In one bold stroke, Vice President Gore has cast his presidential campaign in the direction of political centrism, moral rectitude, and deep Washington experience.
That move, the planned announcement today of Sen. Joseph Lieberman (D) of Connecticut as Gore's vice presidential running mate, also makes history: Senator Lieberman will be the first Jewish person on an American presidential ticket, raising questions about any possible anti-Semitism lingering among voters in the US.
Democrats and Republicans alike applaud the selection of Lieberman as a serious, hard-working legislator willing to compromise while sticking to his core beliefs. Lieberman's selection also represents an effort by Gore to distance himself from his political patron, President Clinton. Lieberman was the first Democratic senator to denounce Mr. Clinton for his affair with White House intern Monica Lewinsky. He believes Clinton should have been censured, but not expelled from office.
Aside from Lieberman's strong religious identity as the Senate's only Orthodox Jew, which could be risky for the ticket, his selection may also alienate liberal Democrats, some of whom are leaning toward Green Party nominee Ralph Nader. Many political observers thought Gore would select a more liberal senator to shore up his Democratic base, which has not completely bought into his candidacy.
As Lieberman's name began to feature prominently in Gore's veep speculation, partisans responded with praise. Lieberman is a "good solid Democrat with good ideas and new ideas of what should be done in government," Sen. John Breaux (D) of Louisiana told a television interviewer. "He's real, he's honest, he's open and works well with both sides."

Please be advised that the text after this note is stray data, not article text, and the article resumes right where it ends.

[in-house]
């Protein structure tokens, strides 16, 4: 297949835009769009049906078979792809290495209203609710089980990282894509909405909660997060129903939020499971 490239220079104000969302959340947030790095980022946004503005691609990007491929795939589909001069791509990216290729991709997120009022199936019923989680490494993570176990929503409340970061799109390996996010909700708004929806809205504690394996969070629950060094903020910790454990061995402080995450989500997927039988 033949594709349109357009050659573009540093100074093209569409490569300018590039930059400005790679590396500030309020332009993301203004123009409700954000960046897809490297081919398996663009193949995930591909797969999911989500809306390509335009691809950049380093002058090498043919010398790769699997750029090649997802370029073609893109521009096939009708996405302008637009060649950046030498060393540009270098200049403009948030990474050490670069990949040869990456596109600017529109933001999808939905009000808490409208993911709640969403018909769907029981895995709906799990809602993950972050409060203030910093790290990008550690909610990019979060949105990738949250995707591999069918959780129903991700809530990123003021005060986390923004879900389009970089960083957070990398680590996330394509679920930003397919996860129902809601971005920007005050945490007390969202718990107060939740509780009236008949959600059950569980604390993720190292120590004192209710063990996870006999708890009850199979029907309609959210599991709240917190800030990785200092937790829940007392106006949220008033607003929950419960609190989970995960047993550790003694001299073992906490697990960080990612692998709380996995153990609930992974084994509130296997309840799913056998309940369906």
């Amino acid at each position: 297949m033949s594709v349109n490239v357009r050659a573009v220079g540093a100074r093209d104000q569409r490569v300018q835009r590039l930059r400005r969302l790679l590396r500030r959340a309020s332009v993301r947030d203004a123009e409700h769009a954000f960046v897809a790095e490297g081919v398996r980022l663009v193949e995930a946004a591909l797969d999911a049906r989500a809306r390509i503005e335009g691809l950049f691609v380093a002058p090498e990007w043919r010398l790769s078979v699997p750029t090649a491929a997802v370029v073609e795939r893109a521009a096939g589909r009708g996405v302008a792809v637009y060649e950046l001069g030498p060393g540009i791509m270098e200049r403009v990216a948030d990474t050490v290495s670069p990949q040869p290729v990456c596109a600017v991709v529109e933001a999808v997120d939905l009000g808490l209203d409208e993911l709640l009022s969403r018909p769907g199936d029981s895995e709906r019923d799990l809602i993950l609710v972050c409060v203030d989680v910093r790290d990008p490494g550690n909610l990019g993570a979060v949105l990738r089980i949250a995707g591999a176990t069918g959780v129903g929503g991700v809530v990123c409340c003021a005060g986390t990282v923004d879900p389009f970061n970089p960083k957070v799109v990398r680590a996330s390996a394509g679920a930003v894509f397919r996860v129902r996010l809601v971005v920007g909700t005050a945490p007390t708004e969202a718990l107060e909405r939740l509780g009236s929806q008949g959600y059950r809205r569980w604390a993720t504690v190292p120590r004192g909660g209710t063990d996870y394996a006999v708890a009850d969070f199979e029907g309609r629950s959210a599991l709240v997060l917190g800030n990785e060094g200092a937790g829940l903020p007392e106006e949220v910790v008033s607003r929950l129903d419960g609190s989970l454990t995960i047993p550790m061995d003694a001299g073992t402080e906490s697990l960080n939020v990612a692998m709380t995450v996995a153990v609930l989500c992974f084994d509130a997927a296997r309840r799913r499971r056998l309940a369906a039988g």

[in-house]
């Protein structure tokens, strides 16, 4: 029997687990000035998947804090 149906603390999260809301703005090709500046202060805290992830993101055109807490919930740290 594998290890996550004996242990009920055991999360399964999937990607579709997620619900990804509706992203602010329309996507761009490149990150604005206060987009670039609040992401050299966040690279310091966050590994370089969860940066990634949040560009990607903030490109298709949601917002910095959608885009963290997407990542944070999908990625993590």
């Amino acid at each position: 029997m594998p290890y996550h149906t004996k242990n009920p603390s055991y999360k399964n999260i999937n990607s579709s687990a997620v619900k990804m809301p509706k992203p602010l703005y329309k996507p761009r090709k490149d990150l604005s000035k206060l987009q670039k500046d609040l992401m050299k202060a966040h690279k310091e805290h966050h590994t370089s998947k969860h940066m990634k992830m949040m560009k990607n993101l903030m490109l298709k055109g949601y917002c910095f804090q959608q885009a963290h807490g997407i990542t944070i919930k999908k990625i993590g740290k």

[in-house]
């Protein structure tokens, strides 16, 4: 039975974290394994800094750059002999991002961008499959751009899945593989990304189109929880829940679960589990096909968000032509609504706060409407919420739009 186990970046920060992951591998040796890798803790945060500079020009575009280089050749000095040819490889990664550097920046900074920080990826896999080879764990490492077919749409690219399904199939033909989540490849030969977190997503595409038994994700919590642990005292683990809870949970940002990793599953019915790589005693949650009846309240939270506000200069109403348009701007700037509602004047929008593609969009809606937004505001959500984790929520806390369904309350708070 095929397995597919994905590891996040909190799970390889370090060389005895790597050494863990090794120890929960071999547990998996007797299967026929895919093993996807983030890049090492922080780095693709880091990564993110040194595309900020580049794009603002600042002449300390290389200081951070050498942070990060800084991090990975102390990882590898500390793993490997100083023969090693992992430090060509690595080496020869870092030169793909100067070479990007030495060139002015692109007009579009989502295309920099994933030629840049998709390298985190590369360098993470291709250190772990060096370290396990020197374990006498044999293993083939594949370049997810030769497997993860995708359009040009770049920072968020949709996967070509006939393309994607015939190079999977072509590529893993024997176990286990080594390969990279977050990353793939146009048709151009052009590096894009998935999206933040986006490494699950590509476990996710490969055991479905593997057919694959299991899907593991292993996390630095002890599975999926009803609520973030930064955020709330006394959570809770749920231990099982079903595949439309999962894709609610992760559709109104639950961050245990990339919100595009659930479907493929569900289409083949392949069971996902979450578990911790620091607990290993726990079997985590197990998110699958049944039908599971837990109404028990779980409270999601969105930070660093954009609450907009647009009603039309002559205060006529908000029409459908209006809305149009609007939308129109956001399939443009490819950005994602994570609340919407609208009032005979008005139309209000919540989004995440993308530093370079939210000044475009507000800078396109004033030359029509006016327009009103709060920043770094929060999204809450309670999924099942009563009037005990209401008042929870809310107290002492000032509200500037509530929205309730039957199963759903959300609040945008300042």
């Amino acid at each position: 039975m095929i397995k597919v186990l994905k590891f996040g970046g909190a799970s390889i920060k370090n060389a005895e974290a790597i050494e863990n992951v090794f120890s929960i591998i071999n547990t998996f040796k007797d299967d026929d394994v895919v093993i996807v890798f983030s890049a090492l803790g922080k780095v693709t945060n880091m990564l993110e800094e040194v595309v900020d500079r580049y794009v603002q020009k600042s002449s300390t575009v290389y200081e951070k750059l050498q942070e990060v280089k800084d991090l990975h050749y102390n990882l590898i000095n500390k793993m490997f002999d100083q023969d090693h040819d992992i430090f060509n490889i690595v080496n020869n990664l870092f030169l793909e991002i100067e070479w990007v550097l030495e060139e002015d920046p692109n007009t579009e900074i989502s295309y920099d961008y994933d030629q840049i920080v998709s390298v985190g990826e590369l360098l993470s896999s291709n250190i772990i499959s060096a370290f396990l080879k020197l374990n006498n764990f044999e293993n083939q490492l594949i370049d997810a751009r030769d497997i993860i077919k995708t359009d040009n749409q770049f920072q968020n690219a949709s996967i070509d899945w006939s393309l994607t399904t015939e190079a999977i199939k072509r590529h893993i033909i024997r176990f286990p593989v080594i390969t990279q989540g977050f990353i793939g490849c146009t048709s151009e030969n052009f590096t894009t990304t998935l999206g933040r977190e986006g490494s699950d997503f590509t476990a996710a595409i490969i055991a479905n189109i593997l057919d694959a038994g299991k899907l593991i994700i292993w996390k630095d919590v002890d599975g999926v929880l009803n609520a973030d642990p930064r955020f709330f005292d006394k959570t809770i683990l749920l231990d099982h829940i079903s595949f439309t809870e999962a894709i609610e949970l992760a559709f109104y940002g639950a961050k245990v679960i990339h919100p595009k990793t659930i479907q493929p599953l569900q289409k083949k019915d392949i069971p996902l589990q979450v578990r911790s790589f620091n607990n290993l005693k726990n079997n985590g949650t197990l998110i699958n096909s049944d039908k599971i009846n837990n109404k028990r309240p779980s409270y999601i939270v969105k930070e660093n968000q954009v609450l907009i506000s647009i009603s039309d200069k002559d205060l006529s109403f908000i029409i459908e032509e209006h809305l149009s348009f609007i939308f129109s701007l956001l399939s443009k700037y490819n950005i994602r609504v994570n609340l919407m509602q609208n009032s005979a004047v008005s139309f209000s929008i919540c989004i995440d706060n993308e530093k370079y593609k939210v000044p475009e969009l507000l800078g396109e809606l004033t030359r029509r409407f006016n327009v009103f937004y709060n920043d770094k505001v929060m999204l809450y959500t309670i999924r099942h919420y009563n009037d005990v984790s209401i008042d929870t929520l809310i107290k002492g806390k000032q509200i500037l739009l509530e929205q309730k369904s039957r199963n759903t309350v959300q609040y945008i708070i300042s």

"Bottom line, he's probably a good pick for Gore," says Chris Ingram, a pollster with Luntz Research, a Republican firm. "When you talk about morals and ethics, there's probably not a more moral or ethical senator than Joe Lieberman."
Early in the summer, Luntz Research tested about a dozen Democratic VP selections before a focus group of undecided voters in southern California. Lieberman scored among the highest.
Mr. Ingram also called the religious dimension of Lieberman's selection "a good diversion," because it will draw attention away from the fact that Lieberman has differed with the Clinton-Gore administration on some issues. Though largely favoring abortion rights, Lieberman voted to override Clinton's veto of a bill banning so-called partial-birth abortions. Lieberman is also more conservative than Gore on Social Security, Medicare, and the marriage tax.
Still, Gore and Lieberman are cut from the same political cloth. Both helped shape the Democratic Leadership Council, a centrist think tank that has worked since 1985 to pull the Democratic Party back toward the middle of the electorate, where elections are won and lost. Lieberman has chaired the group for the past five years.
Lieberman's Jewishness is likely to be Topic A as political America digests his selection in the runup to next week's Democratic convention in Los Angeles. Gallup polls show that the American electorate has grown far more receptive to having a Jewish person on a presidential ticket.
In 1965, about 80 percent of the public reported it would accept a Jewish candidate for president. By 1999, that number was at 92 percent.
And at least one expert on Jews in US politics thinks the days of overt anti-Semitism have past. "The universal reaction of Jewish voters will be a great deal of pride, the average voter will have some curiosity, but no real reaction, and a very small minority of voters will react negatively to his being Jewish and particularly to his being Orthodox Jewish," says Sandy Maisel, author of a coming book on Jews in politics.
Politically, Lieberman's selection doesn't guarantee any large electoral-vote states, but it does help put New York out of Republican reach and may help put Florida in play, both of which have large Jewish populations.
Lieberman's selection also will force Republicans to watch their rhetoric, as they campaign on a message of diversity and inclusiveness.
"If they start to talk about anything that's a stereotype, anything that says he'll be pro-Israel, Gore can say they're bunch of phonies, Klansmen without hoods," says independent pollster Del Ali.
*Staff writers Kris Axtman, Alexandra Marks, and Gail Russell Chaddock contributed to these reports.
(c) Copyright 2000. The Christian Science Publishing Society